Skift Take

How would Expedia and its Vrbo unit compete in short-term rentals against a juggernaut like Airbnb? Set realistic expectations and play to your strengths.

Series: Dennis' Online Travel Briefing

Dennis' Online Travel Briefing

Editor’s Note: Every Wednesday, Executive Editor and online travel rockstar Dennis Schaal will bring readers exclusive reporting and insight into the business of online travel and digital booking, and how this sector has an impact across the travel industry.

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Online Travel This Week

Five years ago, Airbnb toyed with the idea of launching a a “superguest” loyalty program, but CEO Brian Chesky seemed to shoot down the notion of a rewards program a couple of weeks ago.

He cited the company’s standard talking point that 90 percent of its traffic comes direct (Similarweb had it at 75 percent in December) and the fact that Airbnb attracts tremendous social media buzz, and was the subject of 600,000 news articles in 2022 to attract attention.

“The best loyalty program is building a product people love so much they want to come back and you [don’t] have to pay them to come back,” Chesky told financial analysts February 14. “And we just take a full funnel approach to marketing around PR (public relations), and we think of our general advertising as really educating people on new products.”

That brings us to Expedia Group, which is poised to launch a unified cross-brand loyalty program this year that would enable guests of its major brands to earn and burn rewards. Previously, Expedia, Orbitz and had disparate loyalty schemes. At Expedia’s vacation rental brand, Vrbo, it would be the first time it gets included in a loyalty program.

This will be somewhat of a transition year for Vrbo, and Expedia is leveraging several tools at its disposal that it hopes to wield to advantage to compete against Airbnb, which by one measure, is 2.6 times the size of Vrbo. Expedia doesn’t break out Vrbo’s financials, but said that at the end of 2022, it had around $1.8 billion in guest deposits for future Vrbo bookings. Airbnb had $4.8 billion.

Expedia Group plans to do at least three things to grow its Vrbo business in 2023.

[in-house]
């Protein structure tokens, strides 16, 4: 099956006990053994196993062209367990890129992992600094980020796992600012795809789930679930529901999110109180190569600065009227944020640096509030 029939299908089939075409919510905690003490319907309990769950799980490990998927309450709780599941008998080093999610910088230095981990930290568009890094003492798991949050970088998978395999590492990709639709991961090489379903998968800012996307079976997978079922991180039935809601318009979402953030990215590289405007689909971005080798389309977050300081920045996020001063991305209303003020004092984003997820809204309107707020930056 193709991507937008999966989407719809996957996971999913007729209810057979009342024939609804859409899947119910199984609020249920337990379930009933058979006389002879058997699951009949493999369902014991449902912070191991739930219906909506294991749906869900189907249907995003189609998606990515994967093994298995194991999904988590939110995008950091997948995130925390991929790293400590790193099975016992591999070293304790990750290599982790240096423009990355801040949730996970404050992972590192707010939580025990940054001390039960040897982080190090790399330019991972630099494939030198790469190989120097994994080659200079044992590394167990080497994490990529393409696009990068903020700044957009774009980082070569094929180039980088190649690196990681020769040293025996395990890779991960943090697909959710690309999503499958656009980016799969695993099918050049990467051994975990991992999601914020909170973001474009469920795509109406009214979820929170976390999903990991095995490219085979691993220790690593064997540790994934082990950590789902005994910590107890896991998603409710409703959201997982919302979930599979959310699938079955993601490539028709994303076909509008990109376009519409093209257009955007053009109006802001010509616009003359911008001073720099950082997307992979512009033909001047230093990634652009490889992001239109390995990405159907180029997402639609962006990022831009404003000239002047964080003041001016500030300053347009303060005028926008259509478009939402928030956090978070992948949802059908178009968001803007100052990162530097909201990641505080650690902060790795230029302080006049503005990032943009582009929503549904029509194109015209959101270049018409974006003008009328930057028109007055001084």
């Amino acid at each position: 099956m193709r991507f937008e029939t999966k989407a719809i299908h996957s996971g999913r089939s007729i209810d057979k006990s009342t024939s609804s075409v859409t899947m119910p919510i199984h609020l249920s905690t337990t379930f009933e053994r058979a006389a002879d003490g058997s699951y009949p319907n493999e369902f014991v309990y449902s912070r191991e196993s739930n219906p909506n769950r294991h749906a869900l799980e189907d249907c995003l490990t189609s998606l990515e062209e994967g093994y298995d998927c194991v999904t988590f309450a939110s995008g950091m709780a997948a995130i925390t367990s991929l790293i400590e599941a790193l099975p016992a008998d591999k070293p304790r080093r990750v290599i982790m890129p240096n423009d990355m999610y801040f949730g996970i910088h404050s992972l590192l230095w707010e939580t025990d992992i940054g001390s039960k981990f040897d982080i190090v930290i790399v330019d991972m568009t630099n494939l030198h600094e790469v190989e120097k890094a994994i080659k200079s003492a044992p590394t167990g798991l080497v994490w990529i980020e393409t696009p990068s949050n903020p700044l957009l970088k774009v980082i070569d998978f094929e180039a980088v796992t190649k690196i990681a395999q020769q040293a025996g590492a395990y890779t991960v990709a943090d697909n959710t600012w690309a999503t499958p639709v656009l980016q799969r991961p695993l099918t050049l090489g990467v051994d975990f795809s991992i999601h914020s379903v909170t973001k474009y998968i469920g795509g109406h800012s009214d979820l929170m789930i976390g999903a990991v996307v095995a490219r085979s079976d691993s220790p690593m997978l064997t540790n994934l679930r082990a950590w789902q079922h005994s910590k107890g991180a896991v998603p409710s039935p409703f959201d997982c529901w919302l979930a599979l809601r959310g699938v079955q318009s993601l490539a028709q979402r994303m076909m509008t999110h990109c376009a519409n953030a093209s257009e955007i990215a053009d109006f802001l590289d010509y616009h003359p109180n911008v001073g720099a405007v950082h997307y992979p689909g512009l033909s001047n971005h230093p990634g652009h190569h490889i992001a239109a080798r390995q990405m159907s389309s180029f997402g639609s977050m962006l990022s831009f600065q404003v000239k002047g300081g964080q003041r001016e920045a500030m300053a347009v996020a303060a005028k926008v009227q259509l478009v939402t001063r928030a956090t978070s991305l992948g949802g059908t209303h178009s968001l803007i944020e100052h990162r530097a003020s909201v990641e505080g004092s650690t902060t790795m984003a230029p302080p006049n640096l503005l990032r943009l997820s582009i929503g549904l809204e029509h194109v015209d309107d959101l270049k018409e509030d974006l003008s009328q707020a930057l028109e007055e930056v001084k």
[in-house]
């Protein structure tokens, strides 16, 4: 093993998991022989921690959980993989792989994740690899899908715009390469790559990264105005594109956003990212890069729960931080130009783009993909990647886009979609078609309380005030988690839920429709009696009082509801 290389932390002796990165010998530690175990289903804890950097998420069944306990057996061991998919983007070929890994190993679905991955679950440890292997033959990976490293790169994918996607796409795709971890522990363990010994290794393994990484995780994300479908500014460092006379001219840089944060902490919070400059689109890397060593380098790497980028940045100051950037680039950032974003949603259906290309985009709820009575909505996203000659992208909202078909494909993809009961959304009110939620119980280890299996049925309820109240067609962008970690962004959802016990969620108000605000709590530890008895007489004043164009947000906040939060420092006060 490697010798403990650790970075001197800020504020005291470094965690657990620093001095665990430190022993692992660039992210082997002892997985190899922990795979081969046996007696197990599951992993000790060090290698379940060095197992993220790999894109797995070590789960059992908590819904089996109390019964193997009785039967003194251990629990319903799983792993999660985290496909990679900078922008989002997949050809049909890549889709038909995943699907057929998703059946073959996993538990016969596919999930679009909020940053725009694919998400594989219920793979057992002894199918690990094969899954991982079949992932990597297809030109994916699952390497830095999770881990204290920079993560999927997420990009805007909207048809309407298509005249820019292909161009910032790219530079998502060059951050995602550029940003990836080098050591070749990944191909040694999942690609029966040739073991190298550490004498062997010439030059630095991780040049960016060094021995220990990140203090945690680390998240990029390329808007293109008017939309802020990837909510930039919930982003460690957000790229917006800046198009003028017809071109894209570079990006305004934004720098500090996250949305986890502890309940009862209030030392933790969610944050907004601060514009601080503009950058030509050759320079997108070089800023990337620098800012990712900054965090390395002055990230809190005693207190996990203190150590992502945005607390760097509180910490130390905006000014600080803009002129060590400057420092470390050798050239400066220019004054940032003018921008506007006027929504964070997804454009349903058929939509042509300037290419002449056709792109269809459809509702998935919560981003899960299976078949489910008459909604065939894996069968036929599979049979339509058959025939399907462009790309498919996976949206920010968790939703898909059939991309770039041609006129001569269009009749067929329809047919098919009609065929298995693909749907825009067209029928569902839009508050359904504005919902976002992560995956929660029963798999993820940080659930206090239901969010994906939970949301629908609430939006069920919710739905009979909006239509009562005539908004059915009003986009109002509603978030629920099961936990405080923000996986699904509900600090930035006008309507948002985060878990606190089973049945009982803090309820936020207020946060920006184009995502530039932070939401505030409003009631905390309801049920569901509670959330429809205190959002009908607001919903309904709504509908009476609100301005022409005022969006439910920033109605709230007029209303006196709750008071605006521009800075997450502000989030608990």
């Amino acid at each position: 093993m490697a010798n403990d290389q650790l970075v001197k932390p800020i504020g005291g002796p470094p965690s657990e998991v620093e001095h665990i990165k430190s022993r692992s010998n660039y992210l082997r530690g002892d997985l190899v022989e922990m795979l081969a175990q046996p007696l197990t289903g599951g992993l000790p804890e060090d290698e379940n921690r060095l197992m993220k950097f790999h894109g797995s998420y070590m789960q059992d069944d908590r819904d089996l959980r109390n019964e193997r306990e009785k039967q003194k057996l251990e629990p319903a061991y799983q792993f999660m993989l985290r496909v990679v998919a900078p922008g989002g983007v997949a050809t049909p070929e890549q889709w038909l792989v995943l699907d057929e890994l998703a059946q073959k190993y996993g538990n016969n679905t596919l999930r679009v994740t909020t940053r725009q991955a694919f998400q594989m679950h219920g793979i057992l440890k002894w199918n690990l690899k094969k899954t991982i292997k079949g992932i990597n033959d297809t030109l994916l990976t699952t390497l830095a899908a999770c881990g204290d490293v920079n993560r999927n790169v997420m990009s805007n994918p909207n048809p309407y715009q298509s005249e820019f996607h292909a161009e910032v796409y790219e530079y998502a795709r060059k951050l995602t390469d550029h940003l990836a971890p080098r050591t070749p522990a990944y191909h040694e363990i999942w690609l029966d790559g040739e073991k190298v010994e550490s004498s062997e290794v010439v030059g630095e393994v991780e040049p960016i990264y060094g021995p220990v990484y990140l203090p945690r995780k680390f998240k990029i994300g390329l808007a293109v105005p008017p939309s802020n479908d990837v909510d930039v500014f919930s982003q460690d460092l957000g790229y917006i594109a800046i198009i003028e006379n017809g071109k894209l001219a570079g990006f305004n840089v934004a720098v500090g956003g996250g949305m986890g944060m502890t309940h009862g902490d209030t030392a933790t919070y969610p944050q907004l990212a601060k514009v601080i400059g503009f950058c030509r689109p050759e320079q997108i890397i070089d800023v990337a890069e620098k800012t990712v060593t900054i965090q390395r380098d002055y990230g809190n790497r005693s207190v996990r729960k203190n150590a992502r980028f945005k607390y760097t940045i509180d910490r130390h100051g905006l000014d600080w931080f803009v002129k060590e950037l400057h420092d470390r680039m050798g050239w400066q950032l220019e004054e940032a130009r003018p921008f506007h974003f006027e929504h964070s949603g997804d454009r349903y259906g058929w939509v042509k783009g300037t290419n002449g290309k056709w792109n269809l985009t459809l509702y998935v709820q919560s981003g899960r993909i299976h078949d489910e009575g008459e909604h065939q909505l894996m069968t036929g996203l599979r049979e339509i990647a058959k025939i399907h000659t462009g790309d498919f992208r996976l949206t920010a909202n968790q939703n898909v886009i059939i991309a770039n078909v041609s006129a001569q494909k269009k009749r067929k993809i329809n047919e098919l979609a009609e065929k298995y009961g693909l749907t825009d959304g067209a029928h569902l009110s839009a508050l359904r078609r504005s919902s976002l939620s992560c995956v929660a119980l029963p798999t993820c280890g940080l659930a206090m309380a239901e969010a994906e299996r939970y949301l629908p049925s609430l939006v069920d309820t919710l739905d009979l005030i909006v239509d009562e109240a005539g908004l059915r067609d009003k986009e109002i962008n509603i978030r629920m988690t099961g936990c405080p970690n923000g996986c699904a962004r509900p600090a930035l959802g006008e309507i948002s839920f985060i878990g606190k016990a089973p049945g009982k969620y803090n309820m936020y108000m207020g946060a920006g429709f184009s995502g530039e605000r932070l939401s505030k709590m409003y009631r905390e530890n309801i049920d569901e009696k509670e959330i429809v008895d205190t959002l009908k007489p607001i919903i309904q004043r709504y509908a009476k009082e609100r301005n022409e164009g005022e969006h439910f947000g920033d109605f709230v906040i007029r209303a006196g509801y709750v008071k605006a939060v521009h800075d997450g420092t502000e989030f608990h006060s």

CEO Peter Kern told an investor conference Monday that Vrbo would be the last of its core brands, including Expedia and, to transition to a consolidated front-end tech stack this year, and when that’s completed Vrbo would see an acceleration of engineering tests and potentially product development. The Group’s game-plan is also to “wire” Vrbo into Expedia Group’s partnership business, and to get cross-brand benefits from the new loyalty program.

Kern noted that once the Vrbo migration into the unified tech stack occurs, then engineers would be freed from those labors to focus on testing and product innovation. “And you start to get acceleration, less drag and you don’t need to invest more in product because we have tons of engineers, tons of product people, and now they’re all working on one stack and they’re working faster and they’re going to get more efficient,” Kern said. “So more efficiency, I’d say, in the cost line relatively speaking and greater acceleration on the top line for that.”

Of course, that’s assuming the tech transition goes smoothly.

“I think what’s different about Vrbo is not so much the product suite or whatever,” Kern said. “Of course, it will benefit from being on the Expedia stack. It will benefit from being part of One Key [the pending new loyalty program]. Those are really big benefits. It will also benefit from being able to be wired into our B2B business, right?”

Expedia’s has the largest — or among the largest — business-to-business segments in travel, and that’s not a space that Airbnb plays in much, if at all. In 2022, Expedia’s business-to-business segment grew 74 percent to $2.5 billion in revenue — about 22 percent of the Group’s total.

“We have this very big B2B business where we power banks and OTAs (online travel agencies), offline travel agents, all kinds of things, which Vrbo has only been barely wired into because of a lot of technical constraints as again, we get everything on one stack and all of this product gets easier to use, we can pipe that through to a bunch of these third-party demand sites essentially,” Kern said. “And that’s a real advantage for us relative to our competitors.”

Of course, Expedia Group, like Booking Holdings, is disadvantaged by pay to play loyalty programs, which Airbnb doesn’t have to deal with. Kudos to Airbnb for building a brand that is not loyalty reward-scheme dependent. There are not many big brands in the travel industry that can take a pass on loyalty incentives.

Airbnb has another advantage too, among many. It will benefit from a traveler return to cities, where Vrbo is under-indexed. That’s travel industry jargon meaning Vrbo is stronger in resort locations than in urban centers.

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Tags: airbnb, booking holdings, Dennis' Online Travel Briefing, edreams, edreams Odigeo, expedia, future of lodging, getawaygogo, loyalty, online travel newsletter, short-term rentals, Skift Pro Columns, tech, vacation rentals, vrbo, whimstay

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